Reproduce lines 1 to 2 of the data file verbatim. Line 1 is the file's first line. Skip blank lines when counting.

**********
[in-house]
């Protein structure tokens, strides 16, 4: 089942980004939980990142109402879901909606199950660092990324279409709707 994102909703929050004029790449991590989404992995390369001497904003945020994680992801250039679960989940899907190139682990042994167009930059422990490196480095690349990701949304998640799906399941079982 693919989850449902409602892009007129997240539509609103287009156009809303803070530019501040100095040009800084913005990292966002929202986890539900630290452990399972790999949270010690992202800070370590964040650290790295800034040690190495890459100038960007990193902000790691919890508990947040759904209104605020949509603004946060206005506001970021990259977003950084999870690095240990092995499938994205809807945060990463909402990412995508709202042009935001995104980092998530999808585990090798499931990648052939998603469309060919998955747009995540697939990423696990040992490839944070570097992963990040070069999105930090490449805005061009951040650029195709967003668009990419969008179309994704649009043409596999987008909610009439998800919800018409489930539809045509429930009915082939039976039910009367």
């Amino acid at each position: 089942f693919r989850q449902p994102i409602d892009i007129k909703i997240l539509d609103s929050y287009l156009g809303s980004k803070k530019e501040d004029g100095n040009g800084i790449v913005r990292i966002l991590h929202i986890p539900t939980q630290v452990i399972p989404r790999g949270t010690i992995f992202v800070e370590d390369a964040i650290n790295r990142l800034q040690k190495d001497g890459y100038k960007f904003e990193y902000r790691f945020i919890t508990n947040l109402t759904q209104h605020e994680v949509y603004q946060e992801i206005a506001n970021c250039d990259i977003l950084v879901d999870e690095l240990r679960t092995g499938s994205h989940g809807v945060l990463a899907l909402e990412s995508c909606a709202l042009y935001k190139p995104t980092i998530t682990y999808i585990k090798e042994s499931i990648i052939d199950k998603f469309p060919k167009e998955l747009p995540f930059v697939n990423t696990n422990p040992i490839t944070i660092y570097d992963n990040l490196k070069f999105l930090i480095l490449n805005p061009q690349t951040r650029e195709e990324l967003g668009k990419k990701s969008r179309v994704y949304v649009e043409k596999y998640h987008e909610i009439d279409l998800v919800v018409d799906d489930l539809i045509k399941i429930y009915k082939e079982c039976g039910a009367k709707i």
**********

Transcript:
[in-house]
């Protein structure tokens, strides 16, 4: 089942980004939980990142109402879901909606199950660092990324279409709707 994102909703929050004029790449991590989404992995390369001497904003945020994680992801250039679960989940899907190139682990042994167009930059422990490196480095690349990701949304998640799906399941079982 693919989850449902409602892009007129997240539509609103287009156009809303803070530019501040100095040009800084913005990292966002929202986890539900630290452990399972790999949270010690992202800070370590964040650290790295800034040690190495890459100038960007990193902000790691919890508990947040759904209104605020949509603004946060206005506001970021990259977003950084999870690095240990092995499938994205809807945060990463909402990412995508709202042009935001995104980092998530999808585990090798499931990648052939998603469309060919998955747009995540697939990423696990040992490839944070570097992963990040070069999105930090490449805005061009951040650029195709967003668009990419969008179309994704649009043409596999987008909610009439998800919800018409489930539809045509429930009915082939039976039910009367």